Just months into her new role as Foreign Secretary, Liz Truss has secured another major portfolio.
Promoted by the Prime Minister to one of the great offices of state during his top-team reshuffle in September, Ms Truss has again been rewarded – this time with the portfolio of Brexit minister previously handled by David Frost.
However, some have suggested the move may in fact be an attempt by Boris Johnson to land a potential future leadership contender with a poisoned chalice.
Lord Frost resigned from the role with immediate effect on Saturday, citing disagreements with the Government’s stance on lockdown restrictions, taxation and regulation.
A remainer in 2016, Ms Truss, 46, has been richly rewarded for embracing Brexit in the wake of the referendum result.
She has gone from being mocked about her outrage over cheese imports to being the most popular cabinet minister with the Tory Party membership – and a future contender for leader of the party.
While the Government faced tough headlines about deadlock in the negotiations with the European Union during the Brexit transition period, Ms Truss made steady work of rolling over a host of trade deals for the UK, ensuring the terms agreed while an EU member were ready to continue after exiting the bloc.
A much-coveted trade deal with the US might have eluded her, but she won plaudits in the Conservative Party for securing new terms with Japan and Australia, while a New Zealand agreement is said to be nearing completion.
To secure the terms with Canberra, Ms Truss’s free-trade beliefs were said to have won out against the protectionism instincts of other ministers, such as Environment Secretary George Eustice, especially when it came to food imports.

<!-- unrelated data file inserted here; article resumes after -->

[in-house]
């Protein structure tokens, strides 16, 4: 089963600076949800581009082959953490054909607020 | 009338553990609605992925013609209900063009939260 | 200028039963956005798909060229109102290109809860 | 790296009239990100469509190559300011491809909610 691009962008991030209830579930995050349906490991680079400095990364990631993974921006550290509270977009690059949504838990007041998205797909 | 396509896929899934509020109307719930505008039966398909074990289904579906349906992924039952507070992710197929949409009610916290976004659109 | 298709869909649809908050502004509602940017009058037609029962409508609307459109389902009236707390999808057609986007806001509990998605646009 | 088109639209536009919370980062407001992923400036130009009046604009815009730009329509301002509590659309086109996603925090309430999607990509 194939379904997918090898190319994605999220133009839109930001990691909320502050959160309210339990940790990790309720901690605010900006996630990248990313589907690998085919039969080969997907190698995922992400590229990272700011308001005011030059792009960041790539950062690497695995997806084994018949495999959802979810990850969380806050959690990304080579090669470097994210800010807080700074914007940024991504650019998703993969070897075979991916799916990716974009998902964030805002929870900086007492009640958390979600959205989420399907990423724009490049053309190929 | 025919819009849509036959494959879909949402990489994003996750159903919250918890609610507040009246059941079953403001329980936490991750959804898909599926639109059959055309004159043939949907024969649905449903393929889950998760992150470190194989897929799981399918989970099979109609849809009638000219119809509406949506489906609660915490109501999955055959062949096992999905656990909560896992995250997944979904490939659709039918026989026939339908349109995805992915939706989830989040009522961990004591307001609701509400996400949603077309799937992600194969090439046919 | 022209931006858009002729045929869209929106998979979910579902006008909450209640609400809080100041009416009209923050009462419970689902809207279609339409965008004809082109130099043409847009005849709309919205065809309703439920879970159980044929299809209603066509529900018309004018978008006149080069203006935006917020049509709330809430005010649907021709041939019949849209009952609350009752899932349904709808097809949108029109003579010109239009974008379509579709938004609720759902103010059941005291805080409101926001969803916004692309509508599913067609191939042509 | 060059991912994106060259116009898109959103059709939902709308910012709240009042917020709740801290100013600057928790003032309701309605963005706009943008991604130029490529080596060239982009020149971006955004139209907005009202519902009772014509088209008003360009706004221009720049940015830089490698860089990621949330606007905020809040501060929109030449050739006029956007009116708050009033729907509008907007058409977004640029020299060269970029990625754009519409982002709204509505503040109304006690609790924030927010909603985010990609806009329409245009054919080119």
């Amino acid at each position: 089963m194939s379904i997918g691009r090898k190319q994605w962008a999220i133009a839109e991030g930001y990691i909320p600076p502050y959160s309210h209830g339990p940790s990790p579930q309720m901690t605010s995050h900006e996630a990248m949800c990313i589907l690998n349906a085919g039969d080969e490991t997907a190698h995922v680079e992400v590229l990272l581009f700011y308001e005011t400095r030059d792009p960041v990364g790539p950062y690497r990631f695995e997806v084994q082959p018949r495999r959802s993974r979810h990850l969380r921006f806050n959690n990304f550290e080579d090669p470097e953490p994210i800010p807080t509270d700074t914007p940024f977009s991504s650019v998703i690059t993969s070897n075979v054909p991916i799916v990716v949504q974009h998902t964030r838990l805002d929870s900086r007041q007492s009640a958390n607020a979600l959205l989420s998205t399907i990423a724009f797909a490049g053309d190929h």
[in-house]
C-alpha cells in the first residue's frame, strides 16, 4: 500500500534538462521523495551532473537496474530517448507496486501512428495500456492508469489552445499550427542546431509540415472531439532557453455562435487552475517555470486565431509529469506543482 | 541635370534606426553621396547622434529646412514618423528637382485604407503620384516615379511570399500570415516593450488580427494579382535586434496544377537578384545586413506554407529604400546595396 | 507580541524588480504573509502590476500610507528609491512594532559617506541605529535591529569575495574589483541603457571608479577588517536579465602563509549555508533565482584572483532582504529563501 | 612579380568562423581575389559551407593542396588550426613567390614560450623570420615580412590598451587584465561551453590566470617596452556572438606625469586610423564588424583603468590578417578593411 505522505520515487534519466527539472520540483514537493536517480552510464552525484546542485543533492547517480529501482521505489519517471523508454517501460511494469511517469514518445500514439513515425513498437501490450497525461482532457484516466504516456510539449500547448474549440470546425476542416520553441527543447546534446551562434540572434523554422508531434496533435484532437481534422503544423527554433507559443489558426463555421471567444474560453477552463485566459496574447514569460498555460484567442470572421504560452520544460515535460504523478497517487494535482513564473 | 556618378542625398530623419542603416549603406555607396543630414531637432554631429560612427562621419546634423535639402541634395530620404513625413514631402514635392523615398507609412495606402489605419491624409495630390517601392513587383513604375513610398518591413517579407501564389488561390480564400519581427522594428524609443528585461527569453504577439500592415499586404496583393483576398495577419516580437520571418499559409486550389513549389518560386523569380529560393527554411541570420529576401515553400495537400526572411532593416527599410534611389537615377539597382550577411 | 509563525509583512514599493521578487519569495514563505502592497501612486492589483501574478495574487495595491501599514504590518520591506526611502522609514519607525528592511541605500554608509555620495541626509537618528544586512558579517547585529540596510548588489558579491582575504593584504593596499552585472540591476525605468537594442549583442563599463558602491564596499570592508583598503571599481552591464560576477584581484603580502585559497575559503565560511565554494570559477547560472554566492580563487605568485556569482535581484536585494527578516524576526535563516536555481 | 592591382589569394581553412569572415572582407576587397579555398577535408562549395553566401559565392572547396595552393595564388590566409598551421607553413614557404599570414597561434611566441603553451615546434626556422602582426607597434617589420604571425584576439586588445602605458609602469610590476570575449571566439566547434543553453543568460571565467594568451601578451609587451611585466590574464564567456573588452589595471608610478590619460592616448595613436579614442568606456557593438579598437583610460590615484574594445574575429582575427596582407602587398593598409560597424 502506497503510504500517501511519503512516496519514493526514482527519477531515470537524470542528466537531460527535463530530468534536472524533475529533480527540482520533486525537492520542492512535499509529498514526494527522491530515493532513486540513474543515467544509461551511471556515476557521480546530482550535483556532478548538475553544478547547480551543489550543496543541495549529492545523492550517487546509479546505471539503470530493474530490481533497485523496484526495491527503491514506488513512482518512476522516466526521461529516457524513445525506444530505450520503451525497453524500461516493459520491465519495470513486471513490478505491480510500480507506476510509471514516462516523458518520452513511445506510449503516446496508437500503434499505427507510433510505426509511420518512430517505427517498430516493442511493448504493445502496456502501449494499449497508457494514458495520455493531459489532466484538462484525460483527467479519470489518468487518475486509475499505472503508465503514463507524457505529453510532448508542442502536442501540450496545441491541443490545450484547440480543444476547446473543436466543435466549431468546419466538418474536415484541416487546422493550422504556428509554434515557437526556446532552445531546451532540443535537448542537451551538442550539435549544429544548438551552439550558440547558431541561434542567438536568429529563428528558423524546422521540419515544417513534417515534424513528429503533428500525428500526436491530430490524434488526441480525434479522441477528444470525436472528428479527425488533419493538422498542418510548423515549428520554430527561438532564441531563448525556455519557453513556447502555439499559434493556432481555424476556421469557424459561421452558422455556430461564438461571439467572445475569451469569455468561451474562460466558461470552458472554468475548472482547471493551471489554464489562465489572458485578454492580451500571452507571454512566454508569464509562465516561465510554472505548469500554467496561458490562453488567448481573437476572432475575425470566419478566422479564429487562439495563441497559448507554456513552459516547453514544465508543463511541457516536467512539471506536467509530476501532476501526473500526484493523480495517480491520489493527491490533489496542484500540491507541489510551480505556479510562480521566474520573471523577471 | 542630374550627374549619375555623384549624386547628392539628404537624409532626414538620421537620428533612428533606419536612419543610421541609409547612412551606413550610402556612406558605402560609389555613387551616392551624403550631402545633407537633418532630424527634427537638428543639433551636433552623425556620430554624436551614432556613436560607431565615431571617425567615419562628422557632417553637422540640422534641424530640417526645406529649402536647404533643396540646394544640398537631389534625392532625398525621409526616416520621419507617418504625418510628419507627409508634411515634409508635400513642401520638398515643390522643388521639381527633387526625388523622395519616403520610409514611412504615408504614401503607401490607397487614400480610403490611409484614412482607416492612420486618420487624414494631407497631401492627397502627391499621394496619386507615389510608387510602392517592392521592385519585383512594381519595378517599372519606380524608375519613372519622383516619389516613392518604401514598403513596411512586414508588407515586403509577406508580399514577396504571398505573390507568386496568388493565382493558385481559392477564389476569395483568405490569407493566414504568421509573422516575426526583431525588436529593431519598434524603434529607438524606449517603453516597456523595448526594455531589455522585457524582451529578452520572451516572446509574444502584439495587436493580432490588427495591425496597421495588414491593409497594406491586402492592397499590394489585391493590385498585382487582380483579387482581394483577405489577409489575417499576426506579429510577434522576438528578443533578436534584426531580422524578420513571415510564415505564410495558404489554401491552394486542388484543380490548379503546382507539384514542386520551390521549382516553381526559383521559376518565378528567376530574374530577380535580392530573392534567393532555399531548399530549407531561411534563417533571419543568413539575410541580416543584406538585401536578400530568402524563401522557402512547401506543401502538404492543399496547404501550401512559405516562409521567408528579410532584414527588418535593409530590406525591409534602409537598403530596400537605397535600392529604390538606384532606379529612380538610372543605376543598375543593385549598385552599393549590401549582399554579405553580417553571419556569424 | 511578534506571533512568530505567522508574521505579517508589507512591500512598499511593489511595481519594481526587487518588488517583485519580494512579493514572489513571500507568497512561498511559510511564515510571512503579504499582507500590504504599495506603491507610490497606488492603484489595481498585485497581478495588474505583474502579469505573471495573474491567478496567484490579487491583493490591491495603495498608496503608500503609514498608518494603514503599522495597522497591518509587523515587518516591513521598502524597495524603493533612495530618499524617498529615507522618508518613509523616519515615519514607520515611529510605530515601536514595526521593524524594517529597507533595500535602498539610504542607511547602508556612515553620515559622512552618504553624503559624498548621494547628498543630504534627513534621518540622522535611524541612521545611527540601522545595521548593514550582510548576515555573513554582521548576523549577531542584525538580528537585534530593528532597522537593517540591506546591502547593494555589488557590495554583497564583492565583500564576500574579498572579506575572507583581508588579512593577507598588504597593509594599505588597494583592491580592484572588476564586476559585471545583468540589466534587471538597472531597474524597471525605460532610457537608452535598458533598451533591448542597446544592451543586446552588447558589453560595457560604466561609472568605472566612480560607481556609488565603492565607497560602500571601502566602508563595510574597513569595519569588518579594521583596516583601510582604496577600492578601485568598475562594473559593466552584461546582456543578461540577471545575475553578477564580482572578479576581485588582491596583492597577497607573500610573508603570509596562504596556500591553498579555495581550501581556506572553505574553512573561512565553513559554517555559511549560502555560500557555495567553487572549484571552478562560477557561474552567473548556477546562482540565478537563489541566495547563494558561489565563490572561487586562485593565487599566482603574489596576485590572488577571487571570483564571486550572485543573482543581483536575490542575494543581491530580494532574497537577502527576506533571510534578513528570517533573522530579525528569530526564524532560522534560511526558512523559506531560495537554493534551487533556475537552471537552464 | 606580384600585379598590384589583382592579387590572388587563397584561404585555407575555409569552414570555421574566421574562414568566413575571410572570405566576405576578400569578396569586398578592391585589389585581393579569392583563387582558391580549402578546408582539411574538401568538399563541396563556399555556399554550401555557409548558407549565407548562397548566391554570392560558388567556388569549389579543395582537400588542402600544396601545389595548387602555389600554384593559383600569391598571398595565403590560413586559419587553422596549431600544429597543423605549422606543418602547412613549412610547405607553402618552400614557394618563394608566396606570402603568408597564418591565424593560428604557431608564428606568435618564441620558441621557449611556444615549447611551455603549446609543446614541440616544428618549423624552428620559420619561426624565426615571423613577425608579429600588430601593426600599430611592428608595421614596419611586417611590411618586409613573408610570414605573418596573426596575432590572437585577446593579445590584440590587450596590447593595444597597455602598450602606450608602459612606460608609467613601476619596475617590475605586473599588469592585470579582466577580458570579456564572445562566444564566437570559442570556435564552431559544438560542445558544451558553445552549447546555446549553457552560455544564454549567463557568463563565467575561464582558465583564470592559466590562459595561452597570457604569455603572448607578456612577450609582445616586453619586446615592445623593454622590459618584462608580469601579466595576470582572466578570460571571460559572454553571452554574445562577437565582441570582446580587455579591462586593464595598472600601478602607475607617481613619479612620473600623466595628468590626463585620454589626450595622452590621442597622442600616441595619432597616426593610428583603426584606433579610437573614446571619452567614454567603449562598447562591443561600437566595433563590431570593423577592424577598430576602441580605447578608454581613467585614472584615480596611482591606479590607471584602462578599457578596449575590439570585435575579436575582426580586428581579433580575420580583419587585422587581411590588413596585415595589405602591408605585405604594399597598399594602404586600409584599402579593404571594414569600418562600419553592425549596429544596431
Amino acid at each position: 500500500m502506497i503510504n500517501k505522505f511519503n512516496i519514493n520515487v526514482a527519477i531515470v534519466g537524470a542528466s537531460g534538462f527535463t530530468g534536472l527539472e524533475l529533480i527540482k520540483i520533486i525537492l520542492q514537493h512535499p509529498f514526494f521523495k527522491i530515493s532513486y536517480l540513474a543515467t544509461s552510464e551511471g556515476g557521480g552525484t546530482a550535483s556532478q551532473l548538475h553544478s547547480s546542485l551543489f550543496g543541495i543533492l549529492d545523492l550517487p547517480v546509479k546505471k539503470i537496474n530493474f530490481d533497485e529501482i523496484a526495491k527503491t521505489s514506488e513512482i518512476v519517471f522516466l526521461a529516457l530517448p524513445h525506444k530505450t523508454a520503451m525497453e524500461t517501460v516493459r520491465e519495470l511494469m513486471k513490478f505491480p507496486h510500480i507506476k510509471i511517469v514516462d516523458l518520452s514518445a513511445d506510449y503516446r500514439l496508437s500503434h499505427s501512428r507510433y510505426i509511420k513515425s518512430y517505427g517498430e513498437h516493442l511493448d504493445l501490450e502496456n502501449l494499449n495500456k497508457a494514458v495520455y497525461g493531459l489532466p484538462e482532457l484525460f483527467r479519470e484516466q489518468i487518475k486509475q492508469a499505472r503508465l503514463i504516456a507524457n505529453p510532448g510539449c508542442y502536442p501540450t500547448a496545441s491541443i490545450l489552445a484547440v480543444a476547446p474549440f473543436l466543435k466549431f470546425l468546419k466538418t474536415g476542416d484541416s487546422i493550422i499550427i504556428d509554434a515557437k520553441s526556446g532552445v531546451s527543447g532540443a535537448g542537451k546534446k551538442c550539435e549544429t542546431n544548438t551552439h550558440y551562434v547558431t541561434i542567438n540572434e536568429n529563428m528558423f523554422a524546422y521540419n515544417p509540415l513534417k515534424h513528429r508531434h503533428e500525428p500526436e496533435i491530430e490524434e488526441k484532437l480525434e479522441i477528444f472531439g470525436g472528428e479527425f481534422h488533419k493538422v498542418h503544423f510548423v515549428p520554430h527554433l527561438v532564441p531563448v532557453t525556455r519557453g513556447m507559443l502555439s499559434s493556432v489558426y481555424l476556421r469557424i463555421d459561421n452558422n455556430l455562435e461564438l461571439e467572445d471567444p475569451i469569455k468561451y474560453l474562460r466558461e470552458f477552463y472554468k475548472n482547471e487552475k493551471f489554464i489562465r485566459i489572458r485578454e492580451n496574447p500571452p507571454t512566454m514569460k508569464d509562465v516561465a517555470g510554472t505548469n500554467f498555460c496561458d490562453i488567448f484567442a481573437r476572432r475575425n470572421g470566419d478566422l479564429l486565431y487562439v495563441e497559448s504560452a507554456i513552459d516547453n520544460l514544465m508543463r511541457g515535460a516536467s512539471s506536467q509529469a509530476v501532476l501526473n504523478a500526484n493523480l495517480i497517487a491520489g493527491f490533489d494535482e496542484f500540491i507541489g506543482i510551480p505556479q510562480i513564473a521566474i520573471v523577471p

Her Labour critics, however, say the Cabinet minister did not deliver a “single trade deal that we didn’t already have inside the EU”, calling the praise within Government for her performance overblown.
With Dominic Raab removed from the Foreign Office after his botched handling of the Afghanistan withdrawal, Boris Johnson has turned to a trusted ally in his latest reshuffle.
Ms Truss was an early backer of Mr Johnson during the Tory leadership race in 2019, a decision that helped her snare a promotion from chief secretary to the Treasury to heading up the Department for International Trade.
A vocal Remainer during the EU referendum, reports suggest No 10 has been impressed with the way she has embraced post-Brexit opportunities and trade reforms.
The married mother-of-two, whose relationship survived an affair with former Tory MP Mark Field before her election to the Commons, boasts an impressive CV, defying her upbringing by left-leaning parents to hold posts such as education minister, environment secretary and justice secretary in previous Conservative governments.
Away from politics, Ms Truss’s flair for social media has seen her offer an insight into the woman behind the politician by updating her Instagram account with pictures of her relaxing at the beach, or behind the scenes at official events.
Infamously, the worlds of social media and politics combined in 2014, when her improbably enthusiastic speech about opening pork markets in Beijing went viral, pilloried on satirical programmes such as Have I Got News For You?
She caused further hilarity when telling the Tory Party conference that year: “We import two-thirds of our cheese, that is a disgrace.”
Brought up in Yorkshire, Ms Truss studied philosophy, politics and economics at Merton College, Oxford, where she became president of the University Liberal Democrats.
Elected to Parliament in 2010, she previously worked in the energy and telecommunications industry and is a qualified management accountant.